CPSC’s Expanding Role under the Biden Administration

During the Trump administration, the number of consumer product safety recalls fell for three years in a row. When Robert Adler became Acting Chair of the U.S. Consumer Product Safety Commission (CPSC) in 2019, he compared his role to that of a caretaker. Now, under the Biden administration, the CPSC is undergoing a shift toward increased regulation and more aggressive enforcement. Acting Chair Adler confirmed the same earlier this year, stating that the Biden administration “clearly views product safety in different terms,” and that he “plan[s] to modify [his] job’s metaphor from caretaker to gardener.”

This shift in thinking is evident in the CPSC’s actions in recent months. Since President Biden’s inauguration, the CPSC has announced 57 product recalls in addition to a $7.95 million civil penalty settlement with Cybex International, Inc. for alleged failure to immediately report a known product safety defect related to its exercise equipment. And on April 17, the CPSC issued an urgent warning to consumers to stop using the Peloton Tread+ exercise machine around small children or pets. The CPSC noted that though its investigation of reported incidents of injury or death related to the machine was still ongoing, it had “found that the public health and safety requires this notice to warn the public quickly of the hazard.”

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Pushing Back Against the CPSC – Is a Mandatory Recall on the Horizon for Peloton’s Treadmills?

The U.S. Consumer Product Safety Commission (CPSC) and Peloton Interactive, Inc. (Peloton) are clashing over whether the media, technology, and fitness company should issue a recall of its treadmill, the Peloton Tread+.  The disagreement came to a head on Saturday, April 17, when the CPSC and Peloton issued competing statements after failing to agree on language to be used in a joint announcement regarding the Tread+.  This dispute raises the question, “What now?”

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California Court of Appeal Finds Amazon Is Not Shielded from Liability for Defective Product Sold Through Its Website

In a decision that may impact future e-commerce, the California Court of Appeal held in Bolger v. Amazon.com, LLC that under California law, Amazon could be strictly liable for an allegedly defective battery manufactured by a third-party and sold on its website.  The Court further found Amazon was not immune from liability under the Communications Decency Act.  The Court reversed the trial court’s grant of summary judgment in favor of Amazon.

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No Damages? No Tort, Says the Supreme Court of Canada

Consider this: What if plaintiffs could assert a cause of action for negligence without proving, or even pleading, any actual damages? And what if the remedy for this damage-free tort claim were disgorgement of profits allegedly acquired by a breach?

This may seem foreign to American tort lawyers, but for Canadian litigants this cause of action has a name, albeit a confusing one: waiver of tort. It is often pled as an independent, gain-based cause of action, and it is a source of frustration and controversy for our friends in the True North. Indeed, class certification grounded in waiver of tort forces defendants to face the prospect of disgorgement without proof that any class member actually suffered damage, even though these commonly advanced claims have never fully been tried in Canada. Canadian scholars have suggested that this uncertainty has the potential to drive settlement negotiations unfairly in the class context.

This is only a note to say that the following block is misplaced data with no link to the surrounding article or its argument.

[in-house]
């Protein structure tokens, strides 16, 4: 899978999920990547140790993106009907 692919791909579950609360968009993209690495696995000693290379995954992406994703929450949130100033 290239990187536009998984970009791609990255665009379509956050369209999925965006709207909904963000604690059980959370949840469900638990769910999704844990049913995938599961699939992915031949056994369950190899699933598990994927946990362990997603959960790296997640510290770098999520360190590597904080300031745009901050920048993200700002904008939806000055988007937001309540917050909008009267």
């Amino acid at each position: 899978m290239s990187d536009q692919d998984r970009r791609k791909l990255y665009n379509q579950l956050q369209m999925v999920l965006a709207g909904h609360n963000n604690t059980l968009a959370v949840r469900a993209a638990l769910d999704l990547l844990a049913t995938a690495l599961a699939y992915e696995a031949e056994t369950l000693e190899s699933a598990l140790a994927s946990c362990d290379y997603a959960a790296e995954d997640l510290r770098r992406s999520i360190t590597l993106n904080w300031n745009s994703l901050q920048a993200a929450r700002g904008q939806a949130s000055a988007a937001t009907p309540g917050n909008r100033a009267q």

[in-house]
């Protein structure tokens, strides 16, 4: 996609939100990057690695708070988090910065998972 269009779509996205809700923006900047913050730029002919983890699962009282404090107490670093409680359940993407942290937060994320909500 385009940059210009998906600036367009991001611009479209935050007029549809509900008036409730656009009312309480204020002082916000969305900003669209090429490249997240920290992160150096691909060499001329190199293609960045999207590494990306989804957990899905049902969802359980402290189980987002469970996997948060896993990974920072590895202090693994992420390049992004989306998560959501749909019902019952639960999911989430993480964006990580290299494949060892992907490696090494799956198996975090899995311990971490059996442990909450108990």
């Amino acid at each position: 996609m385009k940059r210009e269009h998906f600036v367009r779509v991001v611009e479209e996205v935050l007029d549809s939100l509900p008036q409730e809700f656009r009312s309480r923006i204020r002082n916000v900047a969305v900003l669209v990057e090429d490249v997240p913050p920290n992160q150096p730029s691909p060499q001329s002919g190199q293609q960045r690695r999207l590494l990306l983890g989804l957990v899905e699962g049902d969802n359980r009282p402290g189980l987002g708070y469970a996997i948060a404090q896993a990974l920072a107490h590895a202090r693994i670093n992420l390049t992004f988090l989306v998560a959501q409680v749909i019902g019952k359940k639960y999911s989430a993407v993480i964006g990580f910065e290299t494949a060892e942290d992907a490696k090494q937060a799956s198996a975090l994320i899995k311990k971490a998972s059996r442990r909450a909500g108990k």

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Certain Express Misrepresentation Consumer Fraud Act Claims and Product Liability Claims May Coexist According to NJ Supreme Court

In the case on certification from the Third Circuit, the New Jersey Supreme Court ruled that claims for express or affirmative misrepresentations under New Jersey’s Consumer Fraud Act (NJCFA) may be brought simultaneously with claims under the New Jersey Product Liability Act (NJPLA).

In Sun Chemical Corp. v. Fike Corp., plaintiff Sun Chemical Corporation purchased an explosion suppression system from defendant Fike Corporation. The system was to prevent and contain potential explosions in a new dust collection system. On the system’s first day of operation, a fire occurred, and the system’s alarm was activated but inaudible, resulting in an explosion that injured Sun Chemical employees and damaged its facility.

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New Jersey Supreme Court Pumps the Brakes on Use of Aggregate Proof of Damages in Kia Class Action

In Little v. Kia Motors America, Inc., docket no. A-24-18, the New Jersey Supreme Court recently set out the examination New Jersey courts must undertake before admitting aggregate proof of damages, rather than individualized proof, in a class action. Siding with defendant Kia in a vehicle defect suit, the Court ruled that admission of aggregate proof of damages at trial was inappropriate because an unknown number of class members would have received a windfall, and the formula used to estimate such damages was unreliable. This case reviews the key principles courts and litigants should consider when choosing between individualized or aggregate proof of damages in a class action.

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